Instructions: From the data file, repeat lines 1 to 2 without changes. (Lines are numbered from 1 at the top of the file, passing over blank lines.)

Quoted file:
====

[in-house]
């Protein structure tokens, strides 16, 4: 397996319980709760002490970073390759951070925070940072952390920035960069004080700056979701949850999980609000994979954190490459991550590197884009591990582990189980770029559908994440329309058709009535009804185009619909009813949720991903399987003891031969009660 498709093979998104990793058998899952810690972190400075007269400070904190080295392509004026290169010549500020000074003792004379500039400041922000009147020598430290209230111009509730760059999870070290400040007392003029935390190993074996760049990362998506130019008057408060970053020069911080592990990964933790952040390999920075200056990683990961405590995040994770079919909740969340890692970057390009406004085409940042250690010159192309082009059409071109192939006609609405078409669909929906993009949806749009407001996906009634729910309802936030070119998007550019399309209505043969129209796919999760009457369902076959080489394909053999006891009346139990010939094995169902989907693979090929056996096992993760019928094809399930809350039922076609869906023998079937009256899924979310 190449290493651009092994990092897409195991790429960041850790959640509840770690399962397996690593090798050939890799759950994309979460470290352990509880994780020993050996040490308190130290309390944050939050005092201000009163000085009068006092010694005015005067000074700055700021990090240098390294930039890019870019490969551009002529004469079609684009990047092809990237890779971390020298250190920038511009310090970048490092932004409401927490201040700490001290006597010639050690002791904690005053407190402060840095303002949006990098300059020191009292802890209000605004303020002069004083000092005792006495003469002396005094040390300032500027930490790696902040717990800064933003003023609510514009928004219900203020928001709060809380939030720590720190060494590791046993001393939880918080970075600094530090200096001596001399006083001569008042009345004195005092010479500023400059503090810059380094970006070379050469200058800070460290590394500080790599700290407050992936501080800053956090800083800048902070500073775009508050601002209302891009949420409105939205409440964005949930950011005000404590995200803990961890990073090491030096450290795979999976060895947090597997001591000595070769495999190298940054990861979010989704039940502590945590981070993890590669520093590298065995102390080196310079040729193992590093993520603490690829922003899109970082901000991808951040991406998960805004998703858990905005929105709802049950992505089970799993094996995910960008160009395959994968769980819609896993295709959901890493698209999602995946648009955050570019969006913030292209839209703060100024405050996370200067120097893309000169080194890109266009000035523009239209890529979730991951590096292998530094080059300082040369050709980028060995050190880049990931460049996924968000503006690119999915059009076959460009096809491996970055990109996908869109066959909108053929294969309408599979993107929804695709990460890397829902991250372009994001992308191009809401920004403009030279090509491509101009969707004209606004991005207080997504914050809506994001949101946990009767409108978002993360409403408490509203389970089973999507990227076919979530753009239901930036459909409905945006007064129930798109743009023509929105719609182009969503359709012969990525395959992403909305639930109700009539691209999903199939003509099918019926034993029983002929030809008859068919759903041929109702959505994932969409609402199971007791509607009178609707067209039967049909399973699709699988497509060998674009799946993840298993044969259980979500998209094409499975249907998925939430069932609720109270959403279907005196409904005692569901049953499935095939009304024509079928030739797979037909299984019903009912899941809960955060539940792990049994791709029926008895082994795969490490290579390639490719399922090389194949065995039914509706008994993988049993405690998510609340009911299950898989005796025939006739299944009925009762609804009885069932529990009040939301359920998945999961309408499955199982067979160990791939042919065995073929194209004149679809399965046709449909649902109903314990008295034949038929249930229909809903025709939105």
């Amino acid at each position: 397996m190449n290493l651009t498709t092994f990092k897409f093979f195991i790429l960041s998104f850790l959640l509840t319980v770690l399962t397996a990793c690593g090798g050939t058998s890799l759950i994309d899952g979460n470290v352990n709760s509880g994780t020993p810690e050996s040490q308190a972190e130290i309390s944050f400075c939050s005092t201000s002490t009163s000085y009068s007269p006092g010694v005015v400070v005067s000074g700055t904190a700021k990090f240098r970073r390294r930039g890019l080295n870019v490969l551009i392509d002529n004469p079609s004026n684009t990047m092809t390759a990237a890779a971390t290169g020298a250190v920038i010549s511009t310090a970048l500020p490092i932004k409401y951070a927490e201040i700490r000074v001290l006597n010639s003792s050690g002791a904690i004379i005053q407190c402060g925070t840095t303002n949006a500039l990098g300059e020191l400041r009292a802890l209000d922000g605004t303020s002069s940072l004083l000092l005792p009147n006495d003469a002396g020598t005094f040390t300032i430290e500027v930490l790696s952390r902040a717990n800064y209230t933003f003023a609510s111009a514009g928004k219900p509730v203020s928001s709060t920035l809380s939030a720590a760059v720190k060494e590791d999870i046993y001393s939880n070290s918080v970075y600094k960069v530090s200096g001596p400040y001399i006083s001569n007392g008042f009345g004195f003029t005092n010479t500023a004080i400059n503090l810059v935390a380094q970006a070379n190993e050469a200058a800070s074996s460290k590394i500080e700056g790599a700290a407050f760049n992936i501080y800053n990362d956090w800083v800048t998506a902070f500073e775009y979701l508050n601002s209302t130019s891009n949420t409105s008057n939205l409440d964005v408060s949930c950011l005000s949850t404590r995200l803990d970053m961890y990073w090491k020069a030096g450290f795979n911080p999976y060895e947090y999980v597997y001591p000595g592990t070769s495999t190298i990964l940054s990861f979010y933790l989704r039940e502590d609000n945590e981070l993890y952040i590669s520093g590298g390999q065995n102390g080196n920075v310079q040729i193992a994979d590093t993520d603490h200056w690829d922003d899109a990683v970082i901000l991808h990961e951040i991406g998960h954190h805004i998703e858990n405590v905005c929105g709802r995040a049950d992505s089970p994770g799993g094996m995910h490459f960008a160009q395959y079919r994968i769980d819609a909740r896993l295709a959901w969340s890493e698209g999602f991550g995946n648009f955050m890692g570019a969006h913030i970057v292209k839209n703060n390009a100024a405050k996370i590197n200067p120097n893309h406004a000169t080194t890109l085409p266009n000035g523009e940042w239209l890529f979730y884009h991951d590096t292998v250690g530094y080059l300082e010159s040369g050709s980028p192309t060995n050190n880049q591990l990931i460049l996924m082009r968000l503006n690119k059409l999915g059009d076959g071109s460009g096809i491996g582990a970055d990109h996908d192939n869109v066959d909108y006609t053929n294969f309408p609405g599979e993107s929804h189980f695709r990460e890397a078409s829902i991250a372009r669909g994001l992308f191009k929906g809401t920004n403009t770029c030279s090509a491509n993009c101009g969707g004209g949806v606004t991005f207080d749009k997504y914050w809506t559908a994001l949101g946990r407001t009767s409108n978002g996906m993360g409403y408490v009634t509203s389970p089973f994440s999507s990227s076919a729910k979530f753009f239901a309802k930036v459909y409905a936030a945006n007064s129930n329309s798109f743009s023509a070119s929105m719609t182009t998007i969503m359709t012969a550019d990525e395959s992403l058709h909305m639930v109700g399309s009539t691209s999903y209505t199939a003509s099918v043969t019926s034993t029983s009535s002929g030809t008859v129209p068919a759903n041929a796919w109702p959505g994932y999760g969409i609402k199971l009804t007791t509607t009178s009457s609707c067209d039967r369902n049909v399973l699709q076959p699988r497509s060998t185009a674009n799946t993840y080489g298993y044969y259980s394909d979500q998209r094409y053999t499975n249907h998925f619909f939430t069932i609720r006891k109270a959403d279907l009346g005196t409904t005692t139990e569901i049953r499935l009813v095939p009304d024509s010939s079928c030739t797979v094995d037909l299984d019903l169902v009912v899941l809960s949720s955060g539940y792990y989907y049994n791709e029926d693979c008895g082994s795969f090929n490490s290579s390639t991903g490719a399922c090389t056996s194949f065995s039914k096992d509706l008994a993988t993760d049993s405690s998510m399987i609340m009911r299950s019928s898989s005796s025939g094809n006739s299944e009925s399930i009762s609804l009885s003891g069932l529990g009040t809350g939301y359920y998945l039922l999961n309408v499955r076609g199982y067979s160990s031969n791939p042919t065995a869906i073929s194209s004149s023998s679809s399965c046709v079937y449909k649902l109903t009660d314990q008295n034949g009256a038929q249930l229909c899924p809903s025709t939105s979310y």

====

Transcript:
[in-house]
């Protein structure tokens, strides 16, 4: 397996319980709760002490970073390759951070925070940072952390920035960069004080700056979701949850999980609000994979954190490459991550590197884009591990582990189980770029559908994440329309058709009535009804185009619909009813949720991903399987003891031969009660 498709093979998104990793058998899952810690972190400075007269400070904190080295392509004026290169010549500020000074003792004379500039400041922000009147020598430290209230111009509730760059999870070290400040007392003029935390190993074996760049990362998506130019008057408060970053020069911080592990990964933790952040390999920075200056990683990961405590995040994770079919909740969340890692970057390009406004085409940042250690010159192309082009059409071109192939006609609405078409669909929906993009949806749009407001996906009634729910309802936030070119998007550019399309209505043969129209796919999760009457369902076959080489394909053999006891009346139990010939094995169902989907693979090929056996096992993760019928094809399930809350039922076609869906023998079937009256899924979310 190449290493651009092994990092897409195991790429960041850790959640509840770690399962397996690593090798050939890799759950994309979460470290352990509880994780020993050996040490308190130290309390944050939050005092201000009163000085009068006092010694005015005067000074700055700021990090240098390294930039890019870019490969551009002529004469079609684009990047092809990237890779971390020298250190920038511009310090970048490092932004409401927490201040700490001290006597010639050690002791904690005053407190402060840095303002949006990098300059020191009292802890209000605004303020002069004083000092005792006495003469002396005094040390300032500027930490790696902040717990800064933003003023609510514009928004219900203020928001709060809380939030720590720190060494590791046993001393939880918080970075600094530090200096001596001399006083001569008042009345004195005092010479500023400059503090810059380094970006070379050469200058800070460290590394500080790599700290407050992936501080800053956090800083800048902070500073775009508050601002209302891009949420409105939205409440964005949930950011005000404590995200803990961890990073090491030096450290795979999976060895947090597997001591000595070769495999190298940054990861979010989704039940502590945590981070993890590669520093590298065995102390080196310079040729193992590093993520603490690829922003899109970082901000991808951040991406998960805004998703858990905005929105709802049950992505089970799993094996995910960008160009395959994968769980819609896993295709959901890493698209999602995946648009955050570019969006913030292209839209703060100024405050996370200067120097893309000169080194890109266009000035523009239209890529979730991951590096292998530094080059300082040369050709980028060995050190880049990931460049996924968000503006690119999915059009076959460009096809491996970055990109996908869109066959909108053929294969309408599979993107929804695709990460890397829902991250372009994001992308191009809401920004403009030279090509491509101009969707004209606004991005207080997504914050809506994001949101946990009767409108978002993360409403408490509203389970089973999507990227076919979530753009239901930036459909409905945006007064129930798109743009023509929105719609182009969503359709012969990525395959992403909305639930109700009539691209999903199939003509099918019926034993029983002929030809008859068919759903041929109702959505994932969409609402199971007791509607009178609707067209039967049909399973699709699988497509060998674009799946993840298993044969259980979500998209094409499975249907998925939430069932609720109270959403279907005196409904005692569901049953499935095939009304024509079928030739797979037909299984019903009912899941809960955060539940792990049994791709029926008895082994795969490490290579390639490719399922090389194949065995039914509706008994993988049993405690998510609340009911299950898989005796025939006739299944009925009762609804009885069932529990009040939301359920998945999961309408499955199982067979160990791939042919065995073929194209004149679809399965046709449909649902109903314990008295034949038929249930229909809903025709939105």